Oxtails…oh oxtails. Need me to say more about them ? This cut is very well-loved in our house, and perhaps your house too and that’s why you are looking at this recipe 🙂 If you’ve never tried it before, I really want to say that you are missing out but again, I’m highly bias here because I just love it too much. To be able to enjoy the richness and sublime flavor of oxtail though, you gotta slowly cook it for hours until the meat is tender and literally almost falls off the bone. Believe me, it’s worth the wait.
I remember 6 years ago when I cooked oxtails for the first time (this blog didn’t exist yet), I swear to God I didn’t know I need to cook the oxtails for hours and hours until the meat almost falls off the bones. NO! I cooked it for one hour and served it to the husband and he could hardly pull the meat off the bones! COULD NOT!! I thought this guy must be joking and I tried and I just burst out laughing at this stupidity!!!! Who would be this dumb to boil oxtail for 1 hour! ME…and me! But, at least I’ve never repeated that error anymore.
This slow-cooked oxtail noodle soup is sort of a fusion between a Vietnamese pho and Japanese oxtail ramen I had when we were in Oahu, Hawaii few years ago. I didn’t use all the spices used for making pho broth, but I do like to have charred onions in my broth. It just gives that amazing flavor. Adding sake to the broth also gives it another depth of flavor.
- 1 large onion (peeled and halved)
- Cooking oil
- 2 lbs oxtails (4 to 8 pieces)
- 6 cups water
- 2 Tbsp soy sauce
- 1 Tbsp fish sauce
- 1 Tbsp sugar
- 2 Tbsp sake
- Salt and pepper to taste
- 8 oz dried rice noodles (I used flat rice noodles) or any noodles you like
- 2 Tbsp thinly sliced jalapeno rounds
- 2 scallions, both white and green parts, thinly sliced on an angle
- 4 sprigs cilantro
- Fried shallots crisp (optional)
- Fresh basil leaves (optional)
- Brush the cut side of onion with some oil. Char the onion on stove top until they get a nice dark spots (but not burnt). Set aside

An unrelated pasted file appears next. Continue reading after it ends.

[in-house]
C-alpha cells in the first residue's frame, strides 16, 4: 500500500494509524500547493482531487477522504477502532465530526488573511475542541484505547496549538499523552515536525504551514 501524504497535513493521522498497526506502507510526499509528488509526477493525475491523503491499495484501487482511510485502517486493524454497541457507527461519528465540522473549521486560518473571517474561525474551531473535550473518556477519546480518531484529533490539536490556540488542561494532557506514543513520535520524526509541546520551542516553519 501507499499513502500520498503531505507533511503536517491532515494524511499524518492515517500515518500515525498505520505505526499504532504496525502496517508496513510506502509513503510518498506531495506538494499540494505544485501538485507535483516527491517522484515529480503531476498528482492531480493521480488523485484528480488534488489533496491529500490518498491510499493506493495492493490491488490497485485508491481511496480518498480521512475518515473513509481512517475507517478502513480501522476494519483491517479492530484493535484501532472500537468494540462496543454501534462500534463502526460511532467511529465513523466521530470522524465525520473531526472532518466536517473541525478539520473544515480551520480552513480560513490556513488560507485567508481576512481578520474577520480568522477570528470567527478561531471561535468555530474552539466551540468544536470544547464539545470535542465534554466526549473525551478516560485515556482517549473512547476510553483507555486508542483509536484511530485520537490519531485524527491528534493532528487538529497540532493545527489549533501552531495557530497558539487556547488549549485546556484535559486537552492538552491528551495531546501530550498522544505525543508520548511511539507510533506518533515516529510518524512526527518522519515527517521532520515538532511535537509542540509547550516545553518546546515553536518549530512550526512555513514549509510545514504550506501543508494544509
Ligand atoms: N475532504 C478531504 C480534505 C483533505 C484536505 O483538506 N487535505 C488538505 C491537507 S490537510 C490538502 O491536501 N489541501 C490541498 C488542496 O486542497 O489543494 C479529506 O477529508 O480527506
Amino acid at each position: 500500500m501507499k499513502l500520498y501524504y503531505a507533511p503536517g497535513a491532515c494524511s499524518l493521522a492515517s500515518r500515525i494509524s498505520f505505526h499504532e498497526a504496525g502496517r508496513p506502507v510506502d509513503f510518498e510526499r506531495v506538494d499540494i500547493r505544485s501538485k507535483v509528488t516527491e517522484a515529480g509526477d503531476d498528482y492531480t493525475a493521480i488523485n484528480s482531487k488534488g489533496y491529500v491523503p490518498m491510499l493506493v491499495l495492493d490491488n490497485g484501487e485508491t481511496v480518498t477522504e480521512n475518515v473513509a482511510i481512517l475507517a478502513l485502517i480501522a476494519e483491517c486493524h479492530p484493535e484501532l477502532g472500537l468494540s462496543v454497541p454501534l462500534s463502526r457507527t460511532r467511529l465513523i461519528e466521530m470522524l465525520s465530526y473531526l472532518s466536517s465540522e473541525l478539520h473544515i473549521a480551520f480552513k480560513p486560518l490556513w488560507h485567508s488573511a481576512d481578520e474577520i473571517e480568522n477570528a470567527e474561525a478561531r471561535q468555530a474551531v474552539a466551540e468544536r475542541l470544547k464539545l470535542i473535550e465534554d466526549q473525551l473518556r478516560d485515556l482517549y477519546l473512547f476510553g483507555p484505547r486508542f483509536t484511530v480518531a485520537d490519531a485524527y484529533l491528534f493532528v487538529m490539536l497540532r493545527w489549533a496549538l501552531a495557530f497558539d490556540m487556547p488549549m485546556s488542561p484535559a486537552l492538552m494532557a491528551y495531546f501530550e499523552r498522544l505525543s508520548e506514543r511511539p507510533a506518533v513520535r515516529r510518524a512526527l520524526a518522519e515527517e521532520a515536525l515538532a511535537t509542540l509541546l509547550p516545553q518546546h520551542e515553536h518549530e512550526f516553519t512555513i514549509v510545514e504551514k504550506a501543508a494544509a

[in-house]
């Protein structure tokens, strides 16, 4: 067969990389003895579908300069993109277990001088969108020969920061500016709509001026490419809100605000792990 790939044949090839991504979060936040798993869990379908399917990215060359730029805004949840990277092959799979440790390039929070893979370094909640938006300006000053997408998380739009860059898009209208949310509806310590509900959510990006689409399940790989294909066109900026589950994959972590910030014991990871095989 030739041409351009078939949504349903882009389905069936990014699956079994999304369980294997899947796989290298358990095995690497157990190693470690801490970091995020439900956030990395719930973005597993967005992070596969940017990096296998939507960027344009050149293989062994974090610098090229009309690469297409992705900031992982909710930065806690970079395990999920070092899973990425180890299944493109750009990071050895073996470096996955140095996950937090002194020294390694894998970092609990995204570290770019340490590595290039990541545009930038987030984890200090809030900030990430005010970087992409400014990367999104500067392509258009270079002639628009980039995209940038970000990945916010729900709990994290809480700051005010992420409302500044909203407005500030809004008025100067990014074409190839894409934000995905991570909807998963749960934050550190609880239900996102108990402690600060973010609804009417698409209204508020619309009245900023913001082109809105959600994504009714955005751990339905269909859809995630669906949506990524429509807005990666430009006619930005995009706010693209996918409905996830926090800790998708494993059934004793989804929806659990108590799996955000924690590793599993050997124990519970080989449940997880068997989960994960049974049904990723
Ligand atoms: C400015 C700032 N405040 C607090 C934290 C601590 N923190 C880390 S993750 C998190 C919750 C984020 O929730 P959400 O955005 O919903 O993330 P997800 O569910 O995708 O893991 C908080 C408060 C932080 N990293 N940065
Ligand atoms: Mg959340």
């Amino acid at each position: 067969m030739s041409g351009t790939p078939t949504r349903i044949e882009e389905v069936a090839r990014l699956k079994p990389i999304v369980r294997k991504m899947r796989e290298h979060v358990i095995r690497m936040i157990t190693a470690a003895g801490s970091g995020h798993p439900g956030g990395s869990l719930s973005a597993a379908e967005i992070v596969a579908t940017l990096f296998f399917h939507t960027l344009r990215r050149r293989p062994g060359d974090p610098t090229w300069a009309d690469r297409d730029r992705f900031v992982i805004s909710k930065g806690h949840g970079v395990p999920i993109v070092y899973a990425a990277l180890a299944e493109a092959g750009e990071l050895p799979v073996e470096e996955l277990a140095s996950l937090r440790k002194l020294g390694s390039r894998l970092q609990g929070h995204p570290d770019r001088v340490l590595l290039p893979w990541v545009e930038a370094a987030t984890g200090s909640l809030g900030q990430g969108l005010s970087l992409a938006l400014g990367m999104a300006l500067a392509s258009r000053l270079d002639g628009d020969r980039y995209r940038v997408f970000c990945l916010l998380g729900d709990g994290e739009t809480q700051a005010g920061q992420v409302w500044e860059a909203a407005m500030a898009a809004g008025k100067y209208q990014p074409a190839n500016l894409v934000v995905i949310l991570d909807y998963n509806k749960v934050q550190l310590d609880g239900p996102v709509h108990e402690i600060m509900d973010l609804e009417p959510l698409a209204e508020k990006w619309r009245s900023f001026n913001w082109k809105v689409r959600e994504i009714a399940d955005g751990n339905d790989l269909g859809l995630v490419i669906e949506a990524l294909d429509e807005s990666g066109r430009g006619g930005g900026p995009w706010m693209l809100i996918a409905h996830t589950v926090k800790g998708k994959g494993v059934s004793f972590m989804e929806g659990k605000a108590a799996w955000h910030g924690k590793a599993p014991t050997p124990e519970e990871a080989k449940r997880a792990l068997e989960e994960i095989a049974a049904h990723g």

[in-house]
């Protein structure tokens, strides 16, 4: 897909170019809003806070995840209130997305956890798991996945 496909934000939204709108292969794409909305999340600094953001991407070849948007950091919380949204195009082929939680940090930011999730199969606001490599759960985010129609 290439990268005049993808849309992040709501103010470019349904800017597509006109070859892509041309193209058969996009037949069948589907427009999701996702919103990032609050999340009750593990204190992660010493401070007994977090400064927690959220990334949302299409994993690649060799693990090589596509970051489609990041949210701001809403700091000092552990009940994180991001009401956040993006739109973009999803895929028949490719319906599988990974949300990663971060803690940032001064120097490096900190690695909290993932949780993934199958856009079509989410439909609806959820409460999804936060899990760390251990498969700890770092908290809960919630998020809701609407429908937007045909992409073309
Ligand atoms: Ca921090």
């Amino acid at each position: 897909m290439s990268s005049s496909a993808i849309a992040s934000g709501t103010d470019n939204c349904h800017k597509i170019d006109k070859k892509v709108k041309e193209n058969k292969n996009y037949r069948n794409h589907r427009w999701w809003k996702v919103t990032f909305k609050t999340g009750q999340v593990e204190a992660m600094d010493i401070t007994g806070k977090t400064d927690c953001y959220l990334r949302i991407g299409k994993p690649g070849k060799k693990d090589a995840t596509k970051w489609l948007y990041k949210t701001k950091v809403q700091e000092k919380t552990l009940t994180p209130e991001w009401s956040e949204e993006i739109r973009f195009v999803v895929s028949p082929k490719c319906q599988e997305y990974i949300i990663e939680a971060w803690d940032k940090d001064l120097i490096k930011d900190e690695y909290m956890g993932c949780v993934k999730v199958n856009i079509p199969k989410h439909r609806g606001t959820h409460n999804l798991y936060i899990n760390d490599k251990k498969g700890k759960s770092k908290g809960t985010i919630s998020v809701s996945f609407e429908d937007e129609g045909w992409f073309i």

- Combine the oxtais and water in a small saucepan and place over high heat. Bring the water just to a boil, then remove the pot from the heat, drain the water, and rinse the oxtails and pot well. Make sure you DO rinse your pot too, sorry, can't be lazy here!
- Return the oxtails to the pot and add water until it covers the oxtails. Add in onions. Set the pot over high heat and bring to a boil. Decrease the heat to low and cover the pot. Simmer the liquid until the meat falls off the bone, about 5 hours. While cooking, add more water, if necessary, to keep the oxtails fully submerged
- When the meat has finished cooking, removed the oxtails from the pot. Strain the stock into another clean pot. Place the oxtails pieces back into the pot. Cover and put into refrigerator
- Skim the whitish fat layer off the top of the broth. Heat the broth on stove again and then add the soy sauce, fish sauce, sugar, sake, pinch of salt and pepper. Have a taste and adjust to your liking. It should be savory with tinge of sweetness
- When ready to serve, bring the broth to a rolling boil. Portion the noodles our into individual serving bowl. Place 1 to 2 oxtail pieces. Generously ladle the hot broth over the noodles. Garnish with chopped scallions, fried shallots crisp (if using), cilantro leaves, jalapeno slices and fresh herbs like basil if you like
This dish isn’t complicated to make but you need to have the patience to wait for the oxtails to cook. But it’s not like you need to stand next to the pot for 5 hours waiting 🙂 Just enjoy the smell before you get to dig in